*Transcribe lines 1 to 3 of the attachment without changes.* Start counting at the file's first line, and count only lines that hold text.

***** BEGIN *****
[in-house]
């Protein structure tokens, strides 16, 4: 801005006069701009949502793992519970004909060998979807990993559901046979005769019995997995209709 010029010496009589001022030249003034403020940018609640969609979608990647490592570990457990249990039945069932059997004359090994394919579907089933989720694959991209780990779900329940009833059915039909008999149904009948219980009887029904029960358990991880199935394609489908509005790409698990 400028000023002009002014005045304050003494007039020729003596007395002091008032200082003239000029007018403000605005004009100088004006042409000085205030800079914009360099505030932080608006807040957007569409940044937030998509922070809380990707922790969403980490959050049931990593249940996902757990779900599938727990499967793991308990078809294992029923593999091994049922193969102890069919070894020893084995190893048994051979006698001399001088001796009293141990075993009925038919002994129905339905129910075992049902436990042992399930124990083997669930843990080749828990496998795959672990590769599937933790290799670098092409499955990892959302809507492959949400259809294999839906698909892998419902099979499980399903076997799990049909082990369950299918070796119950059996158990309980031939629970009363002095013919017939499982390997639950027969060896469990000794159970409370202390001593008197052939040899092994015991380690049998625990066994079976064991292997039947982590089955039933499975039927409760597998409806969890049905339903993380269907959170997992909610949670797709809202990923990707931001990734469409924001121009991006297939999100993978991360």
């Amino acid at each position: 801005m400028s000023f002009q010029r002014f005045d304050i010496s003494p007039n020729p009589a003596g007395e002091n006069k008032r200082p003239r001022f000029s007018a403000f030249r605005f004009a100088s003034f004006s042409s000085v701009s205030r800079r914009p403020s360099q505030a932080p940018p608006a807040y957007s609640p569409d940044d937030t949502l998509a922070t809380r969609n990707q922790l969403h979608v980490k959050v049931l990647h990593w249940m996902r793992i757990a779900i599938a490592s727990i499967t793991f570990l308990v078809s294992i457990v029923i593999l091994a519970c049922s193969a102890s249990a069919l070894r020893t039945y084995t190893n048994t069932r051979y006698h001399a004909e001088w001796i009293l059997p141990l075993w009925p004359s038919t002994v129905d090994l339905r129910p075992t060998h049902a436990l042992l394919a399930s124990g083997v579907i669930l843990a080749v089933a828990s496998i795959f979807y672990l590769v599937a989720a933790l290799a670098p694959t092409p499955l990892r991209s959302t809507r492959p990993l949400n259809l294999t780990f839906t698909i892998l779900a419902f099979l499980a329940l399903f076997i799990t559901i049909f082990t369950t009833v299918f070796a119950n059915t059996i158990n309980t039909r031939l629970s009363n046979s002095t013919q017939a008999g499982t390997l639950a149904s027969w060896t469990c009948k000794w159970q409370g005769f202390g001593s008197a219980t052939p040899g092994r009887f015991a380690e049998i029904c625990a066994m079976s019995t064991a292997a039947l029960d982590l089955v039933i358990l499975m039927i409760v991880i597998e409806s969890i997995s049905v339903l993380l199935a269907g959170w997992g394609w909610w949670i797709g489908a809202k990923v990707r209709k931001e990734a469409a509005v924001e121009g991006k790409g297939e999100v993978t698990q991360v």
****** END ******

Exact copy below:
[in-house]
């Protein structure tokens, strides 16, 4: 801005006069701009949502793992519970004909060998979807990993559901046979005769019995997995209709 010029010496009589001022030249003034403020940018609640969609979608990647490592570990457990249990039945069932059997004359090994394919579907089933989720694959991209780990779900329940009833059915039909008999149904009948219980009887029904029960358990991880199935394609489908509005790409698990 400028000023002009002014005045304050003494007039020729003596007395002091008032200082003239000029007018403000605005004009100088004006042409000085205030800079914009360099505030932080608006807040957007569409940044937030998509922070809380990707922790969403980490959050049931990593249940996902757990779900599938727990499967793991308990078809294992029923593999091994049922193969102890069919070894020893084995190893048994051979006698001399001088001796009293141990075993009925038919002994129905339905129910075992049902436990042992399930124990083997669930843990080749828990496998795959672990590769599937933790290799670098092409499955990892959302809507492959949400259809294999839906698909892998419902099979499980399903076997799990049909082990369950299918070796119950059996158990309980031939629970009363002095013919017939499982390997639950027969060896469990000794159970409370202390001593008197052939040899092994015991380690049998625990066994079976064991292997039947982590089955039933499975039927409760597998409806969890049905339903993380269907959170997992909610949670797709809202990923990707931001990734469409924001121009991006297939999100993978991360």
């Amino acid at each position: 801005m400028s000023f002009q010029r002014f005045d304050i010496s003494p007039n020729p009589a003596g007395e002091n006069k008032r200082p003239r001022f000029s007018a403000f030249r605005f004009a100088s003034f004006s042409s000085v701009s205030r800079r914009p403020s360099q505030a932080p940018p608006a807040y957007s609640p569409d940044d937030t949502l998509a922070t809380r969609n990707q922790l969403h979608v980490k959050v049931l990647h990593w249940m996902r793992i757990a779900i599938a490592s727990i499967t793991f570990l308990v078809s294992i457990v029923i593999l091994a519970c049922s193969a102890s249990a069919l070894r020893t039945y084995t190893n048994t069932r051979y006698h001399a004909e001088w001796i009293l059997p141990l075993w009925p004359s038919t002994v129905d090994l339905r129910p075992t060998h049902a436990l042992l394919a399930s124990g083997v579907i669930l843990a080749v089933a828990s496998i795959f979807y672990l590769v599937a989720a933790l290799a670098p694959t092409p499955l990892r991209s959302t809507r492959p990993l949400n259809l294999t780990f839906t698909i892998l779900a419902f099979l499980a329940l399903f076997i799990t559901i049909f082990t369950t009833v299918f070796a119950n059915t059996i158990n309980t039909r031939l629970s009363n046979s002095t013919q017939a008999g499982t390997l639950a149904s027969w060896t469990c009948k000794w159970q409370g005769f202390g001593s008197a219980t052939p040899g092994r009887f015991a380690e049998i029904c625990a066994m079976s019995t064991a292997a039947l029960d982590l089955v039933i358990l499975m039927i409760v991880i597998e409806s969890i997995s049905v339903l993380l199935a269907g959170w997992g394609w909610w949670i797709g489908a809202k990923v990707r209709k931001e990734a469409a509005v924001e121009g991006k790409g297939e999100v993978t698990q991360v």